AN: Unfortunately, I won't be able to update tomorrow because I'll be on the road. Still, I hope everybody has a nice weekend!
So many memories were on the other side of that doorway.
Standing in front of the door, inhaling the cool stale air, and hearing the shuffling of papers brought her back to her teenaged self. His strident voice echoed through her mind, barking out every sharp insult he could think of.
It was a wonder she had gotten through potions.
Graduation day had been nothing short of a relief. After seven long years she was free of him. No longer could he hold her grade hostage, or deduct points for belonging to the wrong house. At long last, she was free.
Free to investigate a case which led her back to the dungeons, interviewing Professor Snape's equally foul-tempered daughter.
She took a deep breath before knocking on the door.
She jutted out her chin and knocked harder.
In a strong voice, she called, "This is the Department of Magical Law Enforcement. Please open the door."
"Well," the voice on the other end drawled. "Since you asked so nicely, I shall be over in a moment."
The auror stepped back. Rose Snape's voice wasn't as low as she'd expected. In fact, it was downright feminine.
Rose Severa Snape was already full of surprises.
Professor Rose opened the door, her expression that of pure annoyance. Her black attire only accentuated her similarities to her father.
Yep, she was a Snape.
"May I help you?" Professor Rose asked.
"I need to get a statement from you concerning last night's events," she answered.
"What about last night do you want to discuss?"
"We would like a statement concerning your father's abduction of you."
"Yes, that," Professor Rose twirled the edge of her cape around her fingers. "I have decided not to press charges."
"I see," the auror answered.
"If you are quite finished Miss…"
"Bulaga," she interrupted. "Ms. Mattea Bulaga."
"Ms. Bulaga then," Rose stepped backwards. "If you are quite finished I have some essays which are in desperate need of grading."
"Danica McGrath has decided to press assault charges against your father," Mattea continued.
Professor Rose raised an eyebrow. "Has she now?"
"Yes," Mattea answered in a weak voice. "Which means you are a witness to a crime. As a witness, we need your statement."
Professor Rose clutched her cape. "I suppose I did witness an attempted abduction last night."
"Yes, and your testimony is valuable in this case," the auror argued.
"You're right," Professor Rose dropped her cape. "I watched Danica McGrath attempt to lock my father in St. Mungo's against his will, and I have yet to give a statement. I should go over the the Wizengamot and speak to them post haste."
"Danica did not attempt to kidnap your father."
"Yes, she did."
"Your father was posing a danger to himself and others…"
"Since when was having a civil conversation with one's daughter posing a threat?"
Mattea stepped back.
"My dad was calm and rational when Danica McGrath entered. He only became excited when it became clear that he was going to be detained in St. Mungo's against his will."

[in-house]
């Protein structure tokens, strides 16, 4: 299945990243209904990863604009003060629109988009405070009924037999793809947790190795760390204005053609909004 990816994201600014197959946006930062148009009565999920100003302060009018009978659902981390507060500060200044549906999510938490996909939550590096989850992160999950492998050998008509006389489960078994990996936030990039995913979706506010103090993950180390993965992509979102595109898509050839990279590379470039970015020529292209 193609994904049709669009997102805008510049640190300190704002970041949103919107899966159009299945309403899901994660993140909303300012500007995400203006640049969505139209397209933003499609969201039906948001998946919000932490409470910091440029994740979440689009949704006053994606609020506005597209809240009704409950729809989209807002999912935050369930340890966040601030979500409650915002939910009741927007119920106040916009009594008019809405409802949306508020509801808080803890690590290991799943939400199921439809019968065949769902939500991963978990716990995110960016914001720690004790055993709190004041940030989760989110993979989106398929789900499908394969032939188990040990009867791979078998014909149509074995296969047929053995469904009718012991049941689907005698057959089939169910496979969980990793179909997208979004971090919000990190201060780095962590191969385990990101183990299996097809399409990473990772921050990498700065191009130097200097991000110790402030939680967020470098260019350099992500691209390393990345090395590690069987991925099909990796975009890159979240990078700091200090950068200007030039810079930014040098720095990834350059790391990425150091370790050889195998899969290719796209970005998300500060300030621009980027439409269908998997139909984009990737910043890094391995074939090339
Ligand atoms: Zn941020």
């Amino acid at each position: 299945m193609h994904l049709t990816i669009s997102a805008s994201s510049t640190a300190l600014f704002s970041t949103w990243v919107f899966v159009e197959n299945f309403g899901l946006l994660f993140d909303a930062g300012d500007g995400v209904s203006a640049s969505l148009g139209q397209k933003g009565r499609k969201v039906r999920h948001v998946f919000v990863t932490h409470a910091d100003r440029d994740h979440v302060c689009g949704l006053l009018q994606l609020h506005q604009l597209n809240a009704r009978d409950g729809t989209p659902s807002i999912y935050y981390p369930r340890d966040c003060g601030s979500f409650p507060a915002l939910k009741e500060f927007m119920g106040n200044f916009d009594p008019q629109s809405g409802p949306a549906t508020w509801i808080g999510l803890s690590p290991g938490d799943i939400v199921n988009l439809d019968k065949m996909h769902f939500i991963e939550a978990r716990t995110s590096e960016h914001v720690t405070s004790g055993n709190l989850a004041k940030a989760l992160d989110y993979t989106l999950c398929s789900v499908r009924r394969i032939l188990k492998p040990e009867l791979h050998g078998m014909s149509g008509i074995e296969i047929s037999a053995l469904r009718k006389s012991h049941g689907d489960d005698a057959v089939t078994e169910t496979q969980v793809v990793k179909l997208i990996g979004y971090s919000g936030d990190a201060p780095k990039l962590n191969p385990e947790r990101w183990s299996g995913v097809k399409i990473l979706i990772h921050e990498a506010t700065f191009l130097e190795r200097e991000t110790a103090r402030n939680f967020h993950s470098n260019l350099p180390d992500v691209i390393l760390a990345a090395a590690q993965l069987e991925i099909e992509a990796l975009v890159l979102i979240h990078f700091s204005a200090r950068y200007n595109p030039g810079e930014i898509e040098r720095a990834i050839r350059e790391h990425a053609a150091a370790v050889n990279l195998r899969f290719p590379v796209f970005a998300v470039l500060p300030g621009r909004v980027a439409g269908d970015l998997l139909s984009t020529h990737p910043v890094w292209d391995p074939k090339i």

"Did you not read the news today?"
Professor Rose handed her a parchment.
The auror glanced at the headline. "You really believe the things Draco Malfoy hands out?"
"In this case, I do," Professor Rose answered.
Mattea skimmed the first paragraph. Her eyes grew. "They finally found the cause of the amnesia?"
"Mum seems to think so." There was a spark of pride in Professor Rose's eyes.
Mattea smiled. "This is wonderful news! Perhaps we can find a treatment for everyone."
"That is my mum's fondest hope," Professor Rose answered in a soft, disarming voice.
Mattea's eyes glistened as she continued to read the parchment. "I do not know why your mum feels such guilt. Nobody could have foreseen this amnesia crisis during Fenrir's attacks."
"Dad has tried explaining that to her," Professor Rose answered. "It seems she is finally beginning to listen to him."
The auror held out the parchment. "This is honestly wonderful news, but it does not change the fact that your father is a wanted man."
"Have you read the second portion of the letter?"
"Why would I want to read more political drivel?"
"Are you sure it's merely political drivel?"
"Of course. I mean, other than your mum's article, all Draco Malfoy writes on are empty political promises."
"How certain are you of that?"
Mattela's face fell.
Professor Rose turned away from the parchment. "Keep reading."
The auror stared at the paper.
Professor Rose's voice was as deep as her father's. "Keep reading."
Mattea stuck her nose back into the parchment, feeling very much like the schoolgirl who was at the mercy of a dungeon bat.
The auror bit her lip. Beads of sweat formed the further along she went. By the time she had concluded that article, the parchment was shaking in her hands.
"Th-this isn't true," the auror stuttered.
Professor Rose's lips curled up. "What is not true?"
"The-the portion on the Ministry," she snapped. "It cannot be true."
"They have a source on record claiming to have heard Percy admit to the cover up himself."
"I'm sure it's another person jockeying for a political favor from Malfoy."
"Perhaps," Professor Rose admitted, "Though I cannot fathom what kind of political favor would entice a man such as George Weasley to betray his brother."
"George Weasley?" the auror squeaked.
Professor Rose nodded.
Mattea's eyes grew huge.
"Yes," Professor Rose answered. "George Weasley is the whistleblower."
The parchment fell to the ground.
"If I were you, I would scurry back to the Ministry and begin the paperwork exonerating my dad from any wrongdoing."
"He attacked an auror."
"Who was attempting to perform an illegal arrest."
"Go," Professor Rose hissed.
The auror fled.
Dad has taught me well.